- Terelle Jerricks
Will the current tragedy save us from the next mass murder?
By James Preston Allen, Publisher
I distinctly remember my first day on the job at the Pacific View halfway house for the mentally ill. I was 23 and just had taken a part-time job while attending college. I was excited about starting a new job. And, as I recall, the day started out normally, except that within the first hour the young Latino director took me aside to explain that one of the residents, a young schizophrenic man, had somehow snuck a loaded rifle into the facility and blown his brains out in the bathroom. For obvious reasons, he didn’t want me to see the aftermath, and with a bloody rag in hand, explained few details.
Only later, did I come to learn that this mental patient had simply walked into the Union War Surplus shop down on Sixth Street, paid cash for the gun, no questions asked and carried it back to the home, which had no security. This was before the days California background checks became the norm. With today’s gun laws, both felons and the mentally ill are barred from buying weapons at retail stores. In retrospect, I now realize that things could have ended up way different.
Moreover, as I look back on growing up in America, it seems like my entire life has been punctuated with tragic murders that stand out as national historic markers. The assassinations of John Fitzgerald Kennedy, Martin Luther King Jr. and Robert Kennedy are shared experiences of my generation. I can tell you exactly where I was the moment I heard the news of each of these tragic events, as can most of you.
I am not sure that it ever gets any easier or that any of us can make any greater sense out of these kinds of violent acts, whether they are political assassinations by lone gunmen, conspiracies or mass murders by the mentally deranged.
In the end the shock of the moment seems to incapacitate our rationale and confront us with our own national hypocrisy.
While we celebrate our secular and religious national faiths, espousing “Peace on Earth,” our most conservative law and order brothers contend that posting armed guards at every school is the solution. They even suggest that giving school principals guns could be a deterrent. Even Texas Gov. Rick Perry, expressed support for allowing teachers to carry guns on campus.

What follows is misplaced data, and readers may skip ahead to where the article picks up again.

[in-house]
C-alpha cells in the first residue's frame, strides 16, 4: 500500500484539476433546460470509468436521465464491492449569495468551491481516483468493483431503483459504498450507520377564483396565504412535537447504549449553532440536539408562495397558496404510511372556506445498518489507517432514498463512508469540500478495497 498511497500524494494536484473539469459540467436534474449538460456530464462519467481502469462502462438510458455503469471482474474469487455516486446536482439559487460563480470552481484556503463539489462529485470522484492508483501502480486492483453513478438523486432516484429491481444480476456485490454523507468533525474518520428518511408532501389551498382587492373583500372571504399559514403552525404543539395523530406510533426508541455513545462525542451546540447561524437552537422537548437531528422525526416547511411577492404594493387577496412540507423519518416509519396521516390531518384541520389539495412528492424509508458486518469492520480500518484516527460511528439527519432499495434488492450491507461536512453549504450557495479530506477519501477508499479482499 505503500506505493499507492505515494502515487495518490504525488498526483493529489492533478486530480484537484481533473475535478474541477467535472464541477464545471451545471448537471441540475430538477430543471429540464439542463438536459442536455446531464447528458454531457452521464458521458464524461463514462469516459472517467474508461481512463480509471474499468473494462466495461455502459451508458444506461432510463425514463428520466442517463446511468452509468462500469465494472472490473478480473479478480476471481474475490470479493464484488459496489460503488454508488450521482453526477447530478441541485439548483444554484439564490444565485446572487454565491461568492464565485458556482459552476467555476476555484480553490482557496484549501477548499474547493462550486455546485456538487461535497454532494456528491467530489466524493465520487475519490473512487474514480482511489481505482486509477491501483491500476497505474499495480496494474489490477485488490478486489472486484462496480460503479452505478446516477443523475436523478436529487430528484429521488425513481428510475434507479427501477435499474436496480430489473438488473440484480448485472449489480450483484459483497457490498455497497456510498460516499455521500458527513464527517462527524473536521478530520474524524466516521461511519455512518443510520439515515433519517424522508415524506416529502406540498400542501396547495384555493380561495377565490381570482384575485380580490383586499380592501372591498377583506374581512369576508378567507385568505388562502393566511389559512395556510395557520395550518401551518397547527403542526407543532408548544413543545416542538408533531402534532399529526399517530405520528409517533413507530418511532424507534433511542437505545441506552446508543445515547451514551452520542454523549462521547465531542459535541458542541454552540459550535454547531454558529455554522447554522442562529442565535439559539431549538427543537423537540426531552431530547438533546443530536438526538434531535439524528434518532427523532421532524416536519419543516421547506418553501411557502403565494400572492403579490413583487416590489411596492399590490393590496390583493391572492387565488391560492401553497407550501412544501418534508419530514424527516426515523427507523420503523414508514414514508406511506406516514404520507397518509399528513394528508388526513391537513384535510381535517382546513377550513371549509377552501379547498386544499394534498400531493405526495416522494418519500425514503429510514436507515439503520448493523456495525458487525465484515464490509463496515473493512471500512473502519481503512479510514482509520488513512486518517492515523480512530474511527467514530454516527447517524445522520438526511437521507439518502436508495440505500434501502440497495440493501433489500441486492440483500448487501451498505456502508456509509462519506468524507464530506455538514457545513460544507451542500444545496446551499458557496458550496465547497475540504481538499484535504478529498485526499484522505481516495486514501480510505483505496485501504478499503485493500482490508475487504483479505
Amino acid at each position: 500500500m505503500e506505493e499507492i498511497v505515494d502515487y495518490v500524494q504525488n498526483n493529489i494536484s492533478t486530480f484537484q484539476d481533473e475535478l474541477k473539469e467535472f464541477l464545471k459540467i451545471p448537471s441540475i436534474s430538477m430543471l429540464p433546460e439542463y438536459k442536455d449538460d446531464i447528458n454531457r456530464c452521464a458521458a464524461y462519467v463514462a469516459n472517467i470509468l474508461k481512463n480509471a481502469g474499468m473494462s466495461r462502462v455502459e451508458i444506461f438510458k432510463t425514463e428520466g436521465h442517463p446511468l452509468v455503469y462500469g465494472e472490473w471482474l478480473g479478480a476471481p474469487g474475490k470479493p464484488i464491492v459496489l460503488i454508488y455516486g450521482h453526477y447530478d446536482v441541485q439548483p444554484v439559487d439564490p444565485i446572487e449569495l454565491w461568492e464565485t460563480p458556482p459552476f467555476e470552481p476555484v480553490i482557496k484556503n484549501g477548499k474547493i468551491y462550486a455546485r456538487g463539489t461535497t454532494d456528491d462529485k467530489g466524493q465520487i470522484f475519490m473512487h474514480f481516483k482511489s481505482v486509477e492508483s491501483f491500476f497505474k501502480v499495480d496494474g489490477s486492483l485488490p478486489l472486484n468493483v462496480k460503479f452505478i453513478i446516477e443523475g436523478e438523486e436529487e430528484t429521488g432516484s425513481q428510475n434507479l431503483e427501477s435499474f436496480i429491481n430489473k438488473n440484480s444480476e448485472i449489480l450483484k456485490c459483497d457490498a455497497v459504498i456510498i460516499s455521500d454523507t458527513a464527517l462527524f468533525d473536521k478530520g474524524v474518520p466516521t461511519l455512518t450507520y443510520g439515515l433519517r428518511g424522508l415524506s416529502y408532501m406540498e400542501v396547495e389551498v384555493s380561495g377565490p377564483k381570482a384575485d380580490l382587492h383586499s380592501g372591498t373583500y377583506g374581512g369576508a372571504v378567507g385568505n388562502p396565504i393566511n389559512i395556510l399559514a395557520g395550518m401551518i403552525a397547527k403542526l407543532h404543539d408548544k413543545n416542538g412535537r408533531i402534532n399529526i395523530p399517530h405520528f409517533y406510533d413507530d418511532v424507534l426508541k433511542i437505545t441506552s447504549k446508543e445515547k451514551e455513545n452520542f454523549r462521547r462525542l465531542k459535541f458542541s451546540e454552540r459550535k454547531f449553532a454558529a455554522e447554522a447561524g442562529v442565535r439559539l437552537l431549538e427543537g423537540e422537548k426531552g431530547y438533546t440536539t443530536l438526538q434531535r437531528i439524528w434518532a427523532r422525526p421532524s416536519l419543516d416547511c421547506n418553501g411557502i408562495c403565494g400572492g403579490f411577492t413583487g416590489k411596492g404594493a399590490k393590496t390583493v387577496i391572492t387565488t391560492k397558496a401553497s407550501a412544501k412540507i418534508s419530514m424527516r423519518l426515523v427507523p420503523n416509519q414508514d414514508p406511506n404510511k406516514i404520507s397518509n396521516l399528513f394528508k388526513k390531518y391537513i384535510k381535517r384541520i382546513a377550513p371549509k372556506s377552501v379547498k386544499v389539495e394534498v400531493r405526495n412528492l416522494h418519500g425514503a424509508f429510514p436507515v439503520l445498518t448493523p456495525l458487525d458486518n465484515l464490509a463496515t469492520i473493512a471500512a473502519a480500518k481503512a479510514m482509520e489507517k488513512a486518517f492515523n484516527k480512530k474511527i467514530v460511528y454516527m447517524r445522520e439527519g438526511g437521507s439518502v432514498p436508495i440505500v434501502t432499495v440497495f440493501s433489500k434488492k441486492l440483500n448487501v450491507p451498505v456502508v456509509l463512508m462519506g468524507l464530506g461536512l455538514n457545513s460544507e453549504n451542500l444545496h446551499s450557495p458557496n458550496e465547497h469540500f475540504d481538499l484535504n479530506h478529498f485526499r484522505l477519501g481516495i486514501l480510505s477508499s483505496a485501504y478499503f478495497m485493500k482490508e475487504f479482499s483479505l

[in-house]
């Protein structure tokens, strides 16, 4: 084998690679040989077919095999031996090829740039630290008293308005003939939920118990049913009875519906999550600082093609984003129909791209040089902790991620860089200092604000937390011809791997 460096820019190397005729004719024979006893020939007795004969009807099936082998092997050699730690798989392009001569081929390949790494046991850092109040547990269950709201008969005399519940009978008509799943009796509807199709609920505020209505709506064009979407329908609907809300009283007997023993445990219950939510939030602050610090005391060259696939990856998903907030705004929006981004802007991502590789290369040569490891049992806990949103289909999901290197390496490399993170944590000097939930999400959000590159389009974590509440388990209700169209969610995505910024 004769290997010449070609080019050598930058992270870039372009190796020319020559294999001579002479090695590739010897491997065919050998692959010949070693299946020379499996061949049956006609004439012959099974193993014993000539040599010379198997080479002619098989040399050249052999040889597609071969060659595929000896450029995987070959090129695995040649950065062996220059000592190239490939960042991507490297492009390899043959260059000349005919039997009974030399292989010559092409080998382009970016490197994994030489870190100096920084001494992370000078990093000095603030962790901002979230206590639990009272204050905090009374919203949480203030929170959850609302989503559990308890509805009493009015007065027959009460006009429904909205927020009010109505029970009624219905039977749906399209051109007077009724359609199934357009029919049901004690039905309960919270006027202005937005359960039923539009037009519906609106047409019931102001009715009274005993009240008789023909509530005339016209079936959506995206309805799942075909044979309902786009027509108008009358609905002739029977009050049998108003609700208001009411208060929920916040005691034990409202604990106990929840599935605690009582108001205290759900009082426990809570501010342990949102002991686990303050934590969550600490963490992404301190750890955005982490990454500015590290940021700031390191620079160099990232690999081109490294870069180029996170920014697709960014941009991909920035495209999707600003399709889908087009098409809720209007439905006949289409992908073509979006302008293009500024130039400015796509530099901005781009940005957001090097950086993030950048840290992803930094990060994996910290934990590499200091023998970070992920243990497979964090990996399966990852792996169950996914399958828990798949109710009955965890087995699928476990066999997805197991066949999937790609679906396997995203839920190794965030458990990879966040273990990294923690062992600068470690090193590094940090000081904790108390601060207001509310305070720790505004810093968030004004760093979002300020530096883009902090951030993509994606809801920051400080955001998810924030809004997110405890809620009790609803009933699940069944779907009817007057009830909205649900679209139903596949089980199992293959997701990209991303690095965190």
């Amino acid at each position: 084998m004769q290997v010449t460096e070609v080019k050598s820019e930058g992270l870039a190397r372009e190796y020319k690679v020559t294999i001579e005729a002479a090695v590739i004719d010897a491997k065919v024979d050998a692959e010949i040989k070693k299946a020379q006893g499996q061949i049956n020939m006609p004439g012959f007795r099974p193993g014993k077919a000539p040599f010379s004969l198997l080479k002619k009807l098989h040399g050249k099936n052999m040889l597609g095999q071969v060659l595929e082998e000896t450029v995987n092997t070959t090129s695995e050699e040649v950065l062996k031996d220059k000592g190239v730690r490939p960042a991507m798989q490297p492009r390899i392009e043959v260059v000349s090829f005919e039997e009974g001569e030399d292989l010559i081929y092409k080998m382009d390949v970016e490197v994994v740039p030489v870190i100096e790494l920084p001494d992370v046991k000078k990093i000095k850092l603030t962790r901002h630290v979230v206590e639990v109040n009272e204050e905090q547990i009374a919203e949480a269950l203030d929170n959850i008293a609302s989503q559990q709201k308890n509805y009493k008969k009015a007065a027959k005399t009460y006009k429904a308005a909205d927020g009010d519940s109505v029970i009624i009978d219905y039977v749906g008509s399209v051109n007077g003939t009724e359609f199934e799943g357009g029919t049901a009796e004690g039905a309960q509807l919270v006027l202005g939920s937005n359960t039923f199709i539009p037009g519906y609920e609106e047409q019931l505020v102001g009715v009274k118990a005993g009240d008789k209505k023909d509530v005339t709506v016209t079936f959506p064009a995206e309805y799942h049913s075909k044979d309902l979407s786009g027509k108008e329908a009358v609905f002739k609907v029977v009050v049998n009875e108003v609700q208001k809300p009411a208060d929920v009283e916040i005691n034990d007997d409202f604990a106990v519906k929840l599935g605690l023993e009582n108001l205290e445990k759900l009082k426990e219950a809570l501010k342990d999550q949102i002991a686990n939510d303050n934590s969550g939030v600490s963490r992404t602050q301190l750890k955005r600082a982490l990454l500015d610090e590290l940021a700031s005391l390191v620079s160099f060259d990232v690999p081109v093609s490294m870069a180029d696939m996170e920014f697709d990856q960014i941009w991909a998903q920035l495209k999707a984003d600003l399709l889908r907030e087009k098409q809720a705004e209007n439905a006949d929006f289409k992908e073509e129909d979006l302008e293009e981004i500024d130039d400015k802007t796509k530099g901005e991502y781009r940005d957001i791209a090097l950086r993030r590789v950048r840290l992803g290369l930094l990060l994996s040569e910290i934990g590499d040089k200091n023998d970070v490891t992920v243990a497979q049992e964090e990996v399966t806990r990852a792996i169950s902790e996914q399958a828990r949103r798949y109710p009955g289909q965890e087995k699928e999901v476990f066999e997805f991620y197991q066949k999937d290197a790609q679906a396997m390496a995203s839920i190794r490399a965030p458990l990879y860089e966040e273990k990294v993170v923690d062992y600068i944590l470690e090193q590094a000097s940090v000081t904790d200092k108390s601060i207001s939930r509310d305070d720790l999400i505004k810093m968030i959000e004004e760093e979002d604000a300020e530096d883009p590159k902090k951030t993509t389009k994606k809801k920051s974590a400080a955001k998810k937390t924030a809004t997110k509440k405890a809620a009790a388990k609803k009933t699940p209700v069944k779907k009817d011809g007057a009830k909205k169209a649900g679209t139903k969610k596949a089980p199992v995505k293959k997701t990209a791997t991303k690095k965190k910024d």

Knowing the teachers and school administrators in my life as I do, I am not so sure that they are any more capable, or more mentally stable, than any other category of citizen to be packing heat!
Nor do I believe that the presence of Los Angeles Police patrol officers in schools, as Chief Charlie Beck has recently ordered, is any more of a deterrent to violence. Much of this seems to be knee-jerk responses for media attention and not well considered policy. Do we really wish to create the same kind of police state mentality that occurred after 9/11 with the so-called Patriot Act? I still resent being scanned and patted down at every courthouse, government building and airport.
On the liberal side of the discussion, the idea of outlawing or even buying back any significant percentage of the 100 million or so guns in America is practically impossible and particularly ludicrous. We are a nation born of violent revolution, a nation redeemed by the bloodiest of civil wars. As Americans, we continue to enunciate an “exceptionalism” backed freedom, supported by the most technologically advanced war machine in the history of the world. We fundamentally believe as a nation that peace and freedom can only come from the barrel of a gun and that justice is, in part, meted out with the use of controlled violence. Ultimately, we believe that good will triumph over evil by way of the sword. These are powerful beliefs, embedded deeply in our national creed and our brand of freedom and liberty. Nothing, short of a national catharsis, will ever change any of this.
I don’t own a gun and I have never killed another human being. But I can imagine it. I see it on TV all the time. I have become inoculated to the shock value of blood and violence on screens, large and small. Yet, when it really happens, I am as stunned as anyone. I don’t support the death penalty and have opposed the vast majority of wars our country has fought with the exception of perhaps four. The rest, in my opinion, were unnecessary blood lust for economic supremacy and political gain. But, here we are again, standing with blood on our hands from the shooting at Sandy Hook Elementary School. And the nation is crying.